The Lure of the Lemonade Stand: Your Child’s First Business

Are you interested in helping your kid start a first business like a lemonade stand, but need some backup? Consider signing up your budding entrepreneur for National Lemonade Day. Many communities hold coordinated Lemonade Days sometime in May. Signups are underway now.

When they participate in Lemonade Day, your child gets a free backpack filled with everything they need to know about running a successful small business. This includes an explanation of the mysterious “supply costs.” Parents of first-time stand proprietors can tell you: Most kids have no idea that someone actually has to pay for lemonade and other ingredients, then get reimbursed from the stand’s profits. In other words, ingredients aren’t magically produced for free by Mom and Dad.

Adult Supervision Required

Each Lemonade Day setup kit also includes an adult guide. The sponsoring nonprofit organization, Prepared 4 Life, requires kids to partner with a responsible adult—a parent, grandparent, teacher or neighbor—on the project. The guide prompts adults to ask the kids key questions to help them set financial goals, choose a site for their stand, create an advertising plan and more.

This project also emphasizes the three-jar money concept of spending, giving and saving. Once kids earn their Lemonade Day profits and pay for their original supplies, they get to:

  1. Keep some of their earnings
  2. Connect with a local bank to save some of the profits, and
  3. Choose a charity to which they’ll donate a portion of their funds

The Lemonade-Day Advantage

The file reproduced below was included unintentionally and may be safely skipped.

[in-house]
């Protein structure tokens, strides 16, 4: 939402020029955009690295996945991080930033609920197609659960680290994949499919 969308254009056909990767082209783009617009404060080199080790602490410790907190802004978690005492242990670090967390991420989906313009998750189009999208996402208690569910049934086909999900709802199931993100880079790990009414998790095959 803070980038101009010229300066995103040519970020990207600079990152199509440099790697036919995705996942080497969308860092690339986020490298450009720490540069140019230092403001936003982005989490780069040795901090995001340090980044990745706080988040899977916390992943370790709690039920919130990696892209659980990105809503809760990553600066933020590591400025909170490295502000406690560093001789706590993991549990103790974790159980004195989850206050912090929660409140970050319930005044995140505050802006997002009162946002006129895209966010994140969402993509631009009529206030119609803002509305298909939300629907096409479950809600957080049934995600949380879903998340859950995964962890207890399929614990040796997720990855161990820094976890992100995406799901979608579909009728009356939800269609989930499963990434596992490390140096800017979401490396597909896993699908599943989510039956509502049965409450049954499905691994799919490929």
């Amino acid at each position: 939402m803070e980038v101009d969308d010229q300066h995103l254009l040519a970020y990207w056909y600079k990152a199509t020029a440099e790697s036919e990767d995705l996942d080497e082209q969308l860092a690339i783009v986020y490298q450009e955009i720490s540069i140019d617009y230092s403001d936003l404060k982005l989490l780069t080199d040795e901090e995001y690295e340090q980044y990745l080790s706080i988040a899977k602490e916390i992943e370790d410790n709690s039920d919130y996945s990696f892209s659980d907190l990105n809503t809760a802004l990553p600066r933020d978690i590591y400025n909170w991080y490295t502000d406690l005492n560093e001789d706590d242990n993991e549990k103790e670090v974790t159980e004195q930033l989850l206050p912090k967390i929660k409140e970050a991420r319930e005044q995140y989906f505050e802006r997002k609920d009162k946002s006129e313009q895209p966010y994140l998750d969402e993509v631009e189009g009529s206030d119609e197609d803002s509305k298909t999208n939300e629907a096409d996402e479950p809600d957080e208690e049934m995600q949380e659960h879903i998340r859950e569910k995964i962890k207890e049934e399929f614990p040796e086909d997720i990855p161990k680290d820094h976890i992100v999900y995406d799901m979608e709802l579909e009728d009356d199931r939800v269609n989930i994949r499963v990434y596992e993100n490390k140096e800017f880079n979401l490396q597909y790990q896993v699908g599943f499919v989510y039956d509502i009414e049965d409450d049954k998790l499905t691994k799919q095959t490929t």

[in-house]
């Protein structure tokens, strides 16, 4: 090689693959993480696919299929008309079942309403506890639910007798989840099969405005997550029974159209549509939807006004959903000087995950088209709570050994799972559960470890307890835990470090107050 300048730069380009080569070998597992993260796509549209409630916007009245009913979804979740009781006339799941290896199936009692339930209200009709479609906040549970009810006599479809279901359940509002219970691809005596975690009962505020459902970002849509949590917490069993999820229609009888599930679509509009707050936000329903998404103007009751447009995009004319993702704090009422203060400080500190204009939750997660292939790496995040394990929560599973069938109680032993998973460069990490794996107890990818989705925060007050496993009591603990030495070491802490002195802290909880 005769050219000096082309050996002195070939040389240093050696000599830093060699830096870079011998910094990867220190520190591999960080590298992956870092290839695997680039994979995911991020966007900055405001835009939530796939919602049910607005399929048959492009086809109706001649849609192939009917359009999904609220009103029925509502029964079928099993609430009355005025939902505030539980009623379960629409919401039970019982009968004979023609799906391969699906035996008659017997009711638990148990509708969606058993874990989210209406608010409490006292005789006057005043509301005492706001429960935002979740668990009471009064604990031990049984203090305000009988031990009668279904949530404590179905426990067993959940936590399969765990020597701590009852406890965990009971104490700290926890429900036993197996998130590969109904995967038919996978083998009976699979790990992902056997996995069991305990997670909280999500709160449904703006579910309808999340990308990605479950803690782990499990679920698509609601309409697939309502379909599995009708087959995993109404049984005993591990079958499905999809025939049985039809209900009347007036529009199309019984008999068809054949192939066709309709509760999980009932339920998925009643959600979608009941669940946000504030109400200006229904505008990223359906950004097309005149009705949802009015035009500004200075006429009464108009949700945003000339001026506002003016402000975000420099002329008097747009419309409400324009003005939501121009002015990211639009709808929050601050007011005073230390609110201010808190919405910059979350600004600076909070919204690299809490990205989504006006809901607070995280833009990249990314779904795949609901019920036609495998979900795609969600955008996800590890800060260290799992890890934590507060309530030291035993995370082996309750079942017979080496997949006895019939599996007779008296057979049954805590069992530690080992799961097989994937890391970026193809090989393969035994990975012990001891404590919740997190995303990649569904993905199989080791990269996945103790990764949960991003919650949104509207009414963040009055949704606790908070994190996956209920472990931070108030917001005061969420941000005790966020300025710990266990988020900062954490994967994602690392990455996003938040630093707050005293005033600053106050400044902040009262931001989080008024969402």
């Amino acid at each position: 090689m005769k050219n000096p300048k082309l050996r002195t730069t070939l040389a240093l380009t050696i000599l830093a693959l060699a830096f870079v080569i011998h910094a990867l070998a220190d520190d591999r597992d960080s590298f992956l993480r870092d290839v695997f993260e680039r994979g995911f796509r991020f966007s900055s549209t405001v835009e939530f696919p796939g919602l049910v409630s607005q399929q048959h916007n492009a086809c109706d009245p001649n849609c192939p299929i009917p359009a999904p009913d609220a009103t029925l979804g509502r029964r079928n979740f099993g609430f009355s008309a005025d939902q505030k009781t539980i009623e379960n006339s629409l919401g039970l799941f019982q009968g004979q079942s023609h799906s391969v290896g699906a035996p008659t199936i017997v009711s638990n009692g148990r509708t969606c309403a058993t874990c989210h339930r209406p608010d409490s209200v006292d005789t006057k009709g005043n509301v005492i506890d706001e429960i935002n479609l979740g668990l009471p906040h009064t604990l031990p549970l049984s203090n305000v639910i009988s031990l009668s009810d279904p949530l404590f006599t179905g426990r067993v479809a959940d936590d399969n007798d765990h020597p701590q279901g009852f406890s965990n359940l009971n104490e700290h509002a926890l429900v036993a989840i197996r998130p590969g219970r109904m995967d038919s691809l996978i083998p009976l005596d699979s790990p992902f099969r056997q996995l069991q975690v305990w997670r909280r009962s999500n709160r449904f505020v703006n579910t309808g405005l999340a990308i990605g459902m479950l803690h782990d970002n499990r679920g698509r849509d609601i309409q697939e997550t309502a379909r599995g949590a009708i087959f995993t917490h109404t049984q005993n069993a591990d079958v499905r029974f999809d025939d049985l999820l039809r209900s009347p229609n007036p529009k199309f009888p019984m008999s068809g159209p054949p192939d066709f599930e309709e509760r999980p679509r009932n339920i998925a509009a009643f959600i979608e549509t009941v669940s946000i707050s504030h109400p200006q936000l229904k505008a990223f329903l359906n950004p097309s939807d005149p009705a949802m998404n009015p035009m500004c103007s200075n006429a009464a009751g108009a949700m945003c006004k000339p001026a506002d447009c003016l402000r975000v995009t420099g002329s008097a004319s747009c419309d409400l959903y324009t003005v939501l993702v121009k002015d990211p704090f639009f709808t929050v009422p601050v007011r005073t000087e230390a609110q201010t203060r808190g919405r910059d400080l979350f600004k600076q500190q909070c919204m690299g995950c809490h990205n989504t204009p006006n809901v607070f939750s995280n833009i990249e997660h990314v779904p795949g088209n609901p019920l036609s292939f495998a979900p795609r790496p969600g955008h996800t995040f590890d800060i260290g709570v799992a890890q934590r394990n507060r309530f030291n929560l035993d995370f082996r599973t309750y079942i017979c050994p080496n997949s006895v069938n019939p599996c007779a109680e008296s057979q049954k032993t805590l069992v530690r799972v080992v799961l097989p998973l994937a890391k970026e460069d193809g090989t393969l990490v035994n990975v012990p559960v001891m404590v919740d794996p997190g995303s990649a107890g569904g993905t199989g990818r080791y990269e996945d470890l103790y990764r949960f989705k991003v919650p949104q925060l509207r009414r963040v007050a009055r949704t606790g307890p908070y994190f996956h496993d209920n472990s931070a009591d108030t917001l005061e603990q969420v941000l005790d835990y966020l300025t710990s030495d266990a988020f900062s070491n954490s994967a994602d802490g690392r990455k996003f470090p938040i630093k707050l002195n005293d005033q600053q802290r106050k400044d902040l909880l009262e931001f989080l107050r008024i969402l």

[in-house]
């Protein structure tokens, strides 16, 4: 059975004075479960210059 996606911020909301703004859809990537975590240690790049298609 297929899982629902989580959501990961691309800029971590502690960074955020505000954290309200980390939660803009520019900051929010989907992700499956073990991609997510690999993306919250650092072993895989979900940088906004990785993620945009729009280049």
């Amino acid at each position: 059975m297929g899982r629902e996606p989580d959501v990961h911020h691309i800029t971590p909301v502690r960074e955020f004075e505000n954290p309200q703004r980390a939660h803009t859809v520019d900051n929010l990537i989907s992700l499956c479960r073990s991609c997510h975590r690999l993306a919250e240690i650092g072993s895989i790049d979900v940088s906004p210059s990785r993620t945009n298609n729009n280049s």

Of course, you can always help your kid start a drink stand—or a dog-walking or lawn-mowing business—on their own, anytime. The coordinated Lemonade Day project just gives your kid’s business some extra structure and support. Plus, local organizers often connect kids with sponsoring community organizations.

Is your community participating in National Lemonade Day? Check the map.

(photo courtesy © Elvert Barnes cc2.0)

How This 8-Year-Old Entrepreneur Took on Parkinson’s

Just when you think you have your kids figured out, think again. Kids are extremely perceptive and will do some amazing things given the opportunity. Take Lily Born, now a 13-year-old entrepreneur who wanted to solve a problem that was personal to her.

The Problem

When Lily was just 8 years old, she noticed that her grandfather was having difficulty drinking from cups without spilling. Why? Unfortunately, Lily’s grandfather suffered from Parkinson’s disease. She approached her father wanting to provide a solution for her grandfather, and he used that opportunity to teach her about prototyping.

The Solution

With Lily designing the solution, and her father helping her with the rest, they successfully created the Kangaroo Cup. Lily used moldable plastic to build several prototypes before finally creating a no-spill cup. The Kangaroo Cup has three legs that make it far harder for someone to tip it over or spill. As it turns out, the cup was helpful for her father too! Lily created another version of the cup to save her father from spilling coffee onto his laptop. This time, the cup was built in a local pottery studio using ceramics.

Kickstarter Success

Lily’s dad loved his daughter’s creation so much he asked her if she would be interested in making more for other people. They spent a lot of time designing a new product out of clay, and ended up traveling to China hoping to learn about production. After finalizing the design and picking a manufacturer, Lily needed funding to make the new dream come true.

Lily and her father made a video for Kickstarter (a crowdfunding platform), hoping to raise $25,000. Not only did Lily pass her goal, but her family had a lot of fun putting together the website and video! People all over the world loved the idea of the Kangaroo Cup and donated over $62,000.

Trial & Error

Now that Lily had the funds and a production facility, she had to perfect her invention. She recognized that there were many improvements that she could make. For example, her friends broke a few Kangaroo Cups playing outside of the house. She even received feedback that people would love a design that was better suited for children, and had more comfortable handles. After several versions of the cup, the final version was created.

The Company & Press